Periodically throughout the year, LCS runs all-school Intersession Days. These days provide our students with unique programmatic offerings grounded in experiential and authentic learning activities designed to connect students with new perspectives, discover what they care about, and contribute meaningfully alongside peers to enrich their learning.
Mr. Arsenault and Ms. Sparkman’s Advanced Placement (AP) biology class had a unique opportunity to explore their own genetics as part of their January intersession experience. The goal of the day was to provide students with an opportunity to apply what they have been learning about genetics and genetic technologies in a hands-on and authentic experience.
Students were working towards visualizing their own DNA using gel electrophoresis and PCR (polymerase-chain-reaction) technologies. This process began with a simple swab of the cheek to obtain cells which DNA would then be extracted from. A combination of several reagents and incubation at varying temperatures allowed students to successfully isolate a specific section of their own DNA. The section of interest for this procedure was a non-coding region called PV92, which is an area of the DNA found on chromosome 16.
The PV92 region is where the gene for an “Alu insert resides”. If an individual carries the gene for the Alu insert, this section of DNA would be longer than an individual who does not carry the gene. Because the PV92 region is non-coding, the presence or absence of the Alu insert does not mean anything for the individual - it is simply an extra piece of DNA that some have while others do not. Students were able to use PCR in order to amplify their isolated DNA sequence and create trillions of copies to be run through gel electrophoresis. Gel electrophoresis is a technology that allows students to determine the size of a particular DNA fragment. By determining the size of their DNA sequence, students could determine if they carried two copies of the Alu insert gene, one copy, or no copies (homozygous +/+, heterozygous +/-, homozygous -/-).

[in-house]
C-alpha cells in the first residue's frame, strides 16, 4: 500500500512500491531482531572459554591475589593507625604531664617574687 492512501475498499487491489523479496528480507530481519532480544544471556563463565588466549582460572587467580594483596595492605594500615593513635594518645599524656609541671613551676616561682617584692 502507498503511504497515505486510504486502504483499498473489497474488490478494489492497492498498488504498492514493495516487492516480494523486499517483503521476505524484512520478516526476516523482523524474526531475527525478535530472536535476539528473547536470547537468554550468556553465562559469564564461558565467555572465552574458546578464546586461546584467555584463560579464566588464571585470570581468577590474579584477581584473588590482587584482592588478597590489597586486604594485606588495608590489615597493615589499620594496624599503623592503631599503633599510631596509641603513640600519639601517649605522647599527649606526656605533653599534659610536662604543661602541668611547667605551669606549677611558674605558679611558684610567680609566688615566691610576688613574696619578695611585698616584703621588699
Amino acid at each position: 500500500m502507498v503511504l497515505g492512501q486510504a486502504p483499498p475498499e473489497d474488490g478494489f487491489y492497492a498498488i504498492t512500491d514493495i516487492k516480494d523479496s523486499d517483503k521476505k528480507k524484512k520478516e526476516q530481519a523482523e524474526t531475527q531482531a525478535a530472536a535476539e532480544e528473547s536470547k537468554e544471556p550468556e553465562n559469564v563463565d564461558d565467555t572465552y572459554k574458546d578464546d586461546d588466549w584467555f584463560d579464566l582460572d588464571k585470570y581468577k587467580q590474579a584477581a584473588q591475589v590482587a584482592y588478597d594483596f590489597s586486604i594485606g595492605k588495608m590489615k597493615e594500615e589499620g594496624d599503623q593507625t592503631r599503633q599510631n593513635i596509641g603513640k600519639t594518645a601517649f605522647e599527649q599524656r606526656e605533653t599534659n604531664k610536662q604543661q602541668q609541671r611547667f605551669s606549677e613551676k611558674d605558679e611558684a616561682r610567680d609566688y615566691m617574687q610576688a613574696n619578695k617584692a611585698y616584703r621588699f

Our talented and dedicated group of AP students remained focused and curious all day, which lead to some very insightful moments. Students were able to experience what laboratory work might look like and to develop many skills that they will continue to use throughout their careers in science. The AP class shared many moments of wonder and discovery, and made connections to the theory they have been learning in class. It was a fantastic way to spend a Friday!